Imaginary – Film Review

One of the most powerful aspects of a child’s mind is their imagination. The boundless possibilities that playing pretend and make believe can turn every day into an adventure. For some creative people, their imagination never went away, just like Jessica (DeWanda Wise) in the movie Imaginary.

As author of the hugely successful ‘Molly Millipede’ series of children’s picture books Jessica has made imagination her lifetime gig. However, at the moment she is in the much harder role, that of the new stepmother. The love of her husband Max (Tom Payne) is unquestioned; however, she struggles to bond with his two daughters consisting of the teenaged Taylor (Taegen Burns) who acts out, and the much younger Alice (Pyper Braun) who is still withdrawn due to abuse from her birth mother. Starting their new life together, the family move into Jessica‘s childhood home following her father being sent to a care hospital.

While playing hide and seek, Alice finds Jessica‘s old teddy bear, Chauncey and is immediately smitten. Talking to it as her imaginary friend seems to bring her out of her shell at first. But soon Alice‘s behaviour begins to grow more and more bizarre. To make things worse, Jessica starts seeing and hearing disturbing things around the house. It could just be that hyperactive imagination of hers in full gear. Or it could be that Chauncey isn’t so imaginary after all and is not happy with being abandoned all those years ago.

Imaginary is the latest from the prolific horror and supernatural thriller movie studio Blumhouse Productions. Producer Jason Blum teams up once more with writer and director Jeff Wadlow, after finding massive success with Truth or Dare and Fantasy Island. For their next outing, they plan to explore what every good storyteller knows: the scariest thing in the world is sometimes is our own imagination.

I was quite a fan of the pair’s previous outings, being the sort of high concept thrillers that Blumhouse has become known for. Imaginary features a similarly ambitious idea which has a distinctly 80s horror film vibe to it. Wadlow has made it known that he took inspiration from 1982’s Poltergeist and this becomes clear the more Imaginary ramps up.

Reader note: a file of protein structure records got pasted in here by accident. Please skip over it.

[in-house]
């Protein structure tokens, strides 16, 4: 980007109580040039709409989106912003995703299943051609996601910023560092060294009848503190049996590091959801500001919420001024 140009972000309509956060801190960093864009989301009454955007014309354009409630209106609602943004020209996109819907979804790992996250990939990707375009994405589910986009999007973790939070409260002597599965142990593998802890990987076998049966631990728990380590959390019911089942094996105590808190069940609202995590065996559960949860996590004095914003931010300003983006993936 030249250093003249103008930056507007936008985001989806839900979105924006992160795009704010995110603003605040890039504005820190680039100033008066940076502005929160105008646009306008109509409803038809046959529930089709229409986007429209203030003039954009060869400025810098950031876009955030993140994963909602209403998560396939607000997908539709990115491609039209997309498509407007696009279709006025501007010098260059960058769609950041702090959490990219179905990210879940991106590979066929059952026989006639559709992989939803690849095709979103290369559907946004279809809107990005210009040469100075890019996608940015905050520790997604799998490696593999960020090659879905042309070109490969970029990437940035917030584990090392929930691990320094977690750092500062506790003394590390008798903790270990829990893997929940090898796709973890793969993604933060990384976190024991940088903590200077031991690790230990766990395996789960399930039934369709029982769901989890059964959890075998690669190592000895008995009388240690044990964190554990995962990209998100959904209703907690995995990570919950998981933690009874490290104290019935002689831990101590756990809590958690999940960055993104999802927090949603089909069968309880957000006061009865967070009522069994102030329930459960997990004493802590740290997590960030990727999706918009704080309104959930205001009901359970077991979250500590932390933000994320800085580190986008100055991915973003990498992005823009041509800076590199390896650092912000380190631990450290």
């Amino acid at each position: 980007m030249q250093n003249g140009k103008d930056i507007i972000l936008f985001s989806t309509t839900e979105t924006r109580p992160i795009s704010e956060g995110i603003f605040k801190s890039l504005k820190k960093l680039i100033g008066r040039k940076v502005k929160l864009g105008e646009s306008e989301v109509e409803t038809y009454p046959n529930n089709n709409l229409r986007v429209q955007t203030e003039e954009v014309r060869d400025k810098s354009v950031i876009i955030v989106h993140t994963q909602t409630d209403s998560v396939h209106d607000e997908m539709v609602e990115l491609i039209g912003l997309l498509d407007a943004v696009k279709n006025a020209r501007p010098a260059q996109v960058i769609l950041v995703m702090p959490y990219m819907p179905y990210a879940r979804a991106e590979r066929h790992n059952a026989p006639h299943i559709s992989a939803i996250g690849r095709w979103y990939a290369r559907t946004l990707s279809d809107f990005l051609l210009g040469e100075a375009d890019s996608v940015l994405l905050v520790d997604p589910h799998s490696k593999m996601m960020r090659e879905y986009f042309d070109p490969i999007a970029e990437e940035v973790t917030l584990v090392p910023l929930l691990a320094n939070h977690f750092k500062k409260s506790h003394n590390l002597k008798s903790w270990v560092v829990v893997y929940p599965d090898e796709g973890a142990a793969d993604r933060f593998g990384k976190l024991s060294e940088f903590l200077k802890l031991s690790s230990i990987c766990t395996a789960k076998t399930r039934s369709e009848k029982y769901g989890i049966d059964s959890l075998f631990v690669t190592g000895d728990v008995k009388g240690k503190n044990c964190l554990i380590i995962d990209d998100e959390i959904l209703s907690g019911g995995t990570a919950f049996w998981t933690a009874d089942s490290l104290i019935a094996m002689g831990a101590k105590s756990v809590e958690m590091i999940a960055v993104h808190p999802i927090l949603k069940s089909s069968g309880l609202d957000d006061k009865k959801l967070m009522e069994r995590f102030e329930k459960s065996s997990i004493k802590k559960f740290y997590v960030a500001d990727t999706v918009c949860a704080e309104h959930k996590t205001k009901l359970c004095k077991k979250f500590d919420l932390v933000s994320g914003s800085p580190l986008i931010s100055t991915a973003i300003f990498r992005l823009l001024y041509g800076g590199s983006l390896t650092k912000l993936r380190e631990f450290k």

As far as scares go, Imaginary is no slouch with some of the earliest jump moments being its most effective, leaning into the idea of imagining the monster in the closet being much more terrifying than actually seeing it. So, on the other hand when Imaginary comes to its final act, while an interesting concept it is not particularly terrifying. The mystery is further shattered by the neighbour character Gloria (Betty Buckley), delivering forced exposition to catch the audience up on exactly what’s going on.

Throughout Imaginary, an idea of a perfect family is played with as Jessica tries her hardest to make connections with her stepchildren. At the same time, trauma from her own past echoes what Alice has gone through. Wise and Braun give excellent performances here, particularly Braun whose innocence makes Chauncey all the more disturbing. Thankfully, Taegen Burns has a lot more to do with his character Taylor later on in the film, however Tom Payne’s Max sadly feels pushed aside altogether.

The mother-daughter dynamic is much better portrayed through Jessica and Alice anyway and this is where the film is at its most interesting. As Alice‘s troubles begin to show, Jessica is forced to take off the rose tinted glasses, accepting her own past in the process. The intergenerational connection that these two dreamers have is rife with potential and feels very Stephen King-like.

Unfortunately, this isn’t the only part in Imaginary that reminds me of Stephen King and elements of the film feel very similar to other popular supernatural thrillers. IT, The Conjuring, Stranger Things, even Coraline. If you are a fan of these types of films, you may find that Imaginary seems ironically very thin on imagination of its own.

Despite feeling a little derivative at times, Imaginary is still another entertaining movie from Blumhouse and Wadlow. The film’s female lead stars breathe authenticity into the premise and Chauncey is legitimately creepy. Imaginary’s story just falls short of treading new ground which would have set it apart from the horror classics that inspired it.

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